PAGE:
So, while Point Given heads to the breeding shed, American racing looks for its next Big Horse. Was he in a 2-year-old maiden race closing week at Saratoga or Del Mar? Perhaps that was him streaking from California to New York to win the Hopeful Stakes (gr. I), the way Came Home did for Trudy McCaffery and John Toffan. Maybe it's California-bred Officer, who carries the same green-and-white silks as Point Given and is trained by Baffert. Whether you're an owner, breeder, or fan of racing, the search for the next Point Given is part of what makes this game so great. And losing a horse of that caliber? To quote Baffert: "That's the only part of the business that I hate."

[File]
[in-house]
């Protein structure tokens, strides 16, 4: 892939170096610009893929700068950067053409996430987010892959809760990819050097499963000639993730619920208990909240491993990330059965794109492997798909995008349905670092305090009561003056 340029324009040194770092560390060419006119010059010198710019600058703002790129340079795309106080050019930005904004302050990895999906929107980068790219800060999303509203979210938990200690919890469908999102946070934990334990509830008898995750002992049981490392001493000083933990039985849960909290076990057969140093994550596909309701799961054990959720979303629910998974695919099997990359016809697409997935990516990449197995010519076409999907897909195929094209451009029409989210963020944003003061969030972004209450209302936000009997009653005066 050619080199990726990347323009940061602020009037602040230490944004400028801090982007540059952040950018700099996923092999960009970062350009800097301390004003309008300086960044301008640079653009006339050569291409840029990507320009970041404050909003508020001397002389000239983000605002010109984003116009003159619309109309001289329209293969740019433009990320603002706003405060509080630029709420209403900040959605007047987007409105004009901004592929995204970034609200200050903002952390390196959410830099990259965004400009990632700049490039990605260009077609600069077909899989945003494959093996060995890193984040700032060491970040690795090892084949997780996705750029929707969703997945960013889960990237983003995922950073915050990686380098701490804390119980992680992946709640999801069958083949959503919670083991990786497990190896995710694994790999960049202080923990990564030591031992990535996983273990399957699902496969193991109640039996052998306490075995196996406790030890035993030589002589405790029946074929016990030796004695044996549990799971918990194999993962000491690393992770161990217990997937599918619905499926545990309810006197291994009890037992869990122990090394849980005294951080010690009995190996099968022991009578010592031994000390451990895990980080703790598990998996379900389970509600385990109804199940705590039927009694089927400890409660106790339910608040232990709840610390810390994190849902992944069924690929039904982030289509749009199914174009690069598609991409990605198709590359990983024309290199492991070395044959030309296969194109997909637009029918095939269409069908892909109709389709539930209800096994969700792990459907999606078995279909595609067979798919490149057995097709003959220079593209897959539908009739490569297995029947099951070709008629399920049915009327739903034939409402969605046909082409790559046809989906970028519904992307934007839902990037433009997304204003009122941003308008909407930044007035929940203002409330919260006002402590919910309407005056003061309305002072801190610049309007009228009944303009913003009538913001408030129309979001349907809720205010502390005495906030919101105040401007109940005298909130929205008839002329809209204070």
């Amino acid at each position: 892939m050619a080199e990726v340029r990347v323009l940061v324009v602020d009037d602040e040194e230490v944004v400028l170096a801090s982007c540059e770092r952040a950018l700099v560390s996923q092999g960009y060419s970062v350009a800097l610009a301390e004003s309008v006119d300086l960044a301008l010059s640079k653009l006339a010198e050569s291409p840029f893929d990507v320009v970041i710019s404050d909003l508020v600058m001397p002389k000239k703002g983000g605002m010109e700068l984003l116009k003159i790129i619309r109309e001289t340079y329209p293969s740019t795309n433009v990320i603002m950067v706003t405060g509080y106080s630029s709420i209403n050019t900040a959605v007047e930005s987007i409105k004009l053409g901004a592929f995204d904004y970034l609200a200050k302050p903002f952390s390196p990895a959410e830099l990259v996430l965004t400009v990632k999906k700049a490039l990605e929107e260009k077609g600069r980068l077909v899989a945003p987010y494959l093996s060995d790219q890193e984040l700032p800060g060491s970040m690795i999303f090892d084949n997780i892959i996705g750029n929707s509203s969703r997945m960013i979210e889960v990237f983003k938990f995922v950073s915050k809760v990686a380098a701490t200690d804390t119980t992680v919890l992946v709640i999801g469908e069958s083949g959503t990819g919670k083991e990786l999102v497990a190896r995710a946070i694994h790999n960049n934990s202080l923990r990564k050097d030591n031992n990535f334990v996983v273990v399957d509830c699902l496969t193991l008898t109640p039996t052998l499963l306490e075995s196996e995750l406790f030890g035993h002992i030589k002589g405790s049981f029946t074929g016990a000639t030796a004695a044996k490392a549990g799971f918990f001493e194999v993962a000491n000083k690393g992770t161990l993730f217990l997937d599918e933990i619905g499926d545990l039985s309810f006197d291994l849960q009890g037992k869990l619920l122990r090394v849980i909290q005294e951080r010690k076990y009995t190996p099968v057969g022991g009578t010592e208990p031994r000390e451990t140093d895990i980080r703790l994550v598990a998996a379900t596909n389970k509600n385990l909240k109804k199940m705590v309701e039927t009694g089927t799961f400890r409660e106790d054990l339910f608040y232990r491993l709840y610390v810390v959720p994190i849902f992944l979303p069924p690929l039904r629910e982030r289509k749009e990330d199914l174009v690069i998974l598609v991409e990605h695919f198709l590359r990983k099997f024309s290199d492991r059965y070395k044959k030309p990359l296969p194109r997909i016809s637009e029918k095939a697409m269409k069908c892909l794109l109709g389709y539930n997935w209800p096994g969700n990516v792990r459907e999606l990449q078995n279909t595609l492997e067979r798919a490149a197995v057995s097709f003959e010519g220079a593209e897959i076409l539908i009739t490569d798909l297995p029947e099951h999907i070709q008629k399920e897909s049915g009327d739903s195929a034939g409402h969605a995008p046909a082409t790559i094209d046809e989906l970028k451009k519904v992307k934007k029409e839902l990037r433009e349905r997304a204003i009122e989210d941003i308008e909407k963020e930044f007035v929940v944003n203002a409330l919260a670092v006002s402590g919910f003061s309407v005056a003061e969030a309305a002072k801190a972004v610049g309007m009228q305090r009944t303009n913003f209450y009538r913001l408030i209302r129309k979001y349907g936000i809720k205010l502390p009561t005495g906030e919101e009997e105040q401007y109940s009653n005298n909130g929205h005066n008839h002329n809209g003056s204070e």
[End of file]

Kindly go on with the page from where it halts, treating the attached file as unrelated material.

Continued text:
The loss of a horse the caliber of Point Given is a bitter pill for just about everyone in racing to swallow, and it's a reminder of the challenges this industry faces as it attempts to bring new fans into a sport whose stars are so fleeting. From a practical standpoint, it will be difficult to say with any sense of confidence how good a racehorse this son of Thunder Gulch was. Based on the Beyer Speed Figures published in Daily Racing Form, Point Given's Aug. 25 triumph in the Travers Stakes (gr. I) at Saratoga was his finest hour. His Beyer for the Travers was 117, one point higher than Horse of the Year Tiznow was given for his victory in last year's Breeders' Cup Classic (gr. I) over Giant's Causeway, and two points better than Fusaichi Pegasus' best Beyer in 2000. But we will not have the opportunity to see Point Given compete against older horses, which remains the best measure of the quality of a top 3-year-old. His untimely injury also deprives us of a much-anticipated match against Tiznow and European superstar Galileo in the Breeders' Cup Classic. That race also might have provided a rematch with the horse that snatched the Eclipse Award away from Point Given last year, Macho Uno, whose impressive Pennsylvania Derby (gr. III) win Sept. 3 indicates that he is back in form. The potential syndication or sale of Point Given is expected to value him at upwards of $50 million as a stallion prospect, but, to borrow from a commercial message for a credit card company, much of what the colt has done is "priceless." With his exciting victories in the Haskell Handicap (gr. I) and Travers, Point Given dragged his breeder and owner, Saudi Arabian Prince Ahmed Salman, out of a depression caused by the death in July of his 46-year-old brother, Prince Fahd Salman. Horses have the magic to do that kind of thing, and Point Given certainly was magical. He provided something of a sideshow for racing photographers and writers with his early-morning antics, rearing up like a rebel without a cause on his way to and from the racetrack. Point Given was even caught doing some late-night carousing in his barn at Churchill Downs a week before the Belmont Stakes (gr. I) when his voracious appetite prompted him to squeeze beneath the webbing of his stall door and roam the barn in search of food. That kind of behavior put knots in the stomach of his trainer, Bob Baffert. But the discomfort caused by Point Given's escapades was minor compared with the sinking feeling everyone in the Baffert barn felt when an injury to the colt's tendon was found. Racing fans also felt their pain. Point Given drew a crowd. His Travers win was witnessed by 60,486 fans at Saratoga, the largest in the track's history. Monmouth Park set an all-time attendance record when Point Given came to the Haskell. Triple Crown attendance was up across the board, with a total of 332,521 coming out to watch the three classics. The Triple Crown's television ratings soared, too, and it wouldn't be fair to say the switch from ABC to NBC and lack of competition from the NBA playoffs was the sole reason for the improvement. The colt had personality and brought star power to the races.